Hammond’s Flycatcher

Hey guys, welcome back. I’ve talked a bit in the past about vagrant birds. These are birds that, for one reason or another, get blown way off course and are found well outside their natural range. Today’s bird is one such example. Another confusing flycatcher in the Empidonax genus, the Hammond’s flycatcher it rarely found much east of the Rocky Mountains. Yet, there one was, in New York City’s Central Park in early December of 2017. The bird stuck around for about a week if memory serves. After that is anyone’s guess. So far outside its range was it that it was only the third time ever one had been seen in New York State (and I believe the only time one was seen in NYC proper.)

Hammond’s flycatcher in Central Park. 3rd state record for New York. Central Park, NYC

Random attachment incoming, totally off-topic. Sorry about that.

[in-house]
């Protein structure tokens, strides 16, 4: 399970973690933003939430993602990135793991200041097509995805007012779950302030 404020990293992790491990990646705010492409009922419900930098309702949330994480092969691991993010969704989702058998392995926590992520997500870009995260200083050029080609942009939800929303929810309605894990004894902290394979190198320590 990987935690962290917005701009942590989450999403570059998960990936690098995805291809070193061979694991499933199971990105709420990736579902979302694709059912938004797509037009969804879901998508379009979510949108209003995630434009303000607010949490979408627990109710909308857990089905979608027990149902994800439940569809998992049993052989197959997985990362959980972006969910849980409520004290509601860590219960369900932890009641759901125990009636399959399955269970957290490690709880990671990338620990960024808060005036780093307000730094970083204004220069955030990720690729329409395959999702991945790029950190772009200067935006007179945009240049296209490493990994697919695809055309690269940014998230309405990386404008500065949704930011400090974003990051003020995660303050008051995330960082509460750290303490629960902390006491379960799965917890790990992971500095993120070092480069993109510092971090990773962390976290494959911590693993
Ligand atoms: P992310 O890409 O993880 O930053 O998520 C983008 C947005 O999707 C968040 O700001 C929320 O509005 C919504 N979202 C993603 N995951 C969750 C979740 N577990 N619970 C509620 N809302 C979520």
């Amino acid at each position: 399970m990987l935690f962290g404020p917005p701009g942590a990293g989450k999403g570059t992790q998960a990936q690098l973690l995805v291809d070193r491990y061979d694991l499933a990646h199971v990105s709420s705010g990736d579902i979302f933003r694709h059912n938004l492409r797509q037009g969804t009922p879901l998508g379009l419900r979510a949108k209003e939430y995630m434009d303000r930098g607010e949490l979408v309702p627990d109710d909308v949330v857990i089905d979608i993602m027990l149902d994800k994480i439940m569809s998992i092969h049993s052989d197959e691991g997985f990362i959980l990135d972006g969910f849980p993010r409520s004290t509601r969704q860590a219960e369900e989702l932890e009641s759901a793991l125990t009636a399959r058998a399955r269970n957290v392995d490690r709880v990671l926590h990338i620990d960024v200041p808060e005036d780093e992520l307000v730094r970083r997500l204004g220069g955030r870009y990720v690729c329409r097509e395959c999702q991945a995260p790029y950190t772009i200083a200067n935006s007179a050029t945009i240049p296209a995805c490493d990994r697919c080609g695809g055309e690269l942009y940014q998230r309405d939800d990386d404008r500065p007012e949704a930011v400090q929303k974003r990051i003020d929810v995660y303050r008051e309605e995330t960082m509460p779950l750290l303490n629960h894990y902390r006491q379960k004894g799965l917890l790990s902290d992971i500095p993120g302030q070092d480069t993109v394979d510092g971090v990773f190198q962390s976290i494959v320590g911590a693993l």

In terms of their typical behavior and ID, I can’t pull too much from personal experience. They are your typical flycatcher that is best identified by sound rather than sight. Although it looks a lot like eastern counterparts the willow and Acadian, it’s most likely to be confused with the dusky flycatcher. Its song is distinctive and has three notes to it, as opposed to the two-note songs of most of its look-alike cousins. Although telling it from the dusky, even by voice, can be difficult. They prefer conifer forests in the upper elevations of the west during breeding season, and winter throughout Mexico and Central America. Perhaps on my next trip out west, I’ll finally see one of these guys in their natural habitat! Up next is one of my favorite Atlantic Coast birds, the Northern Gannet! See you all then!

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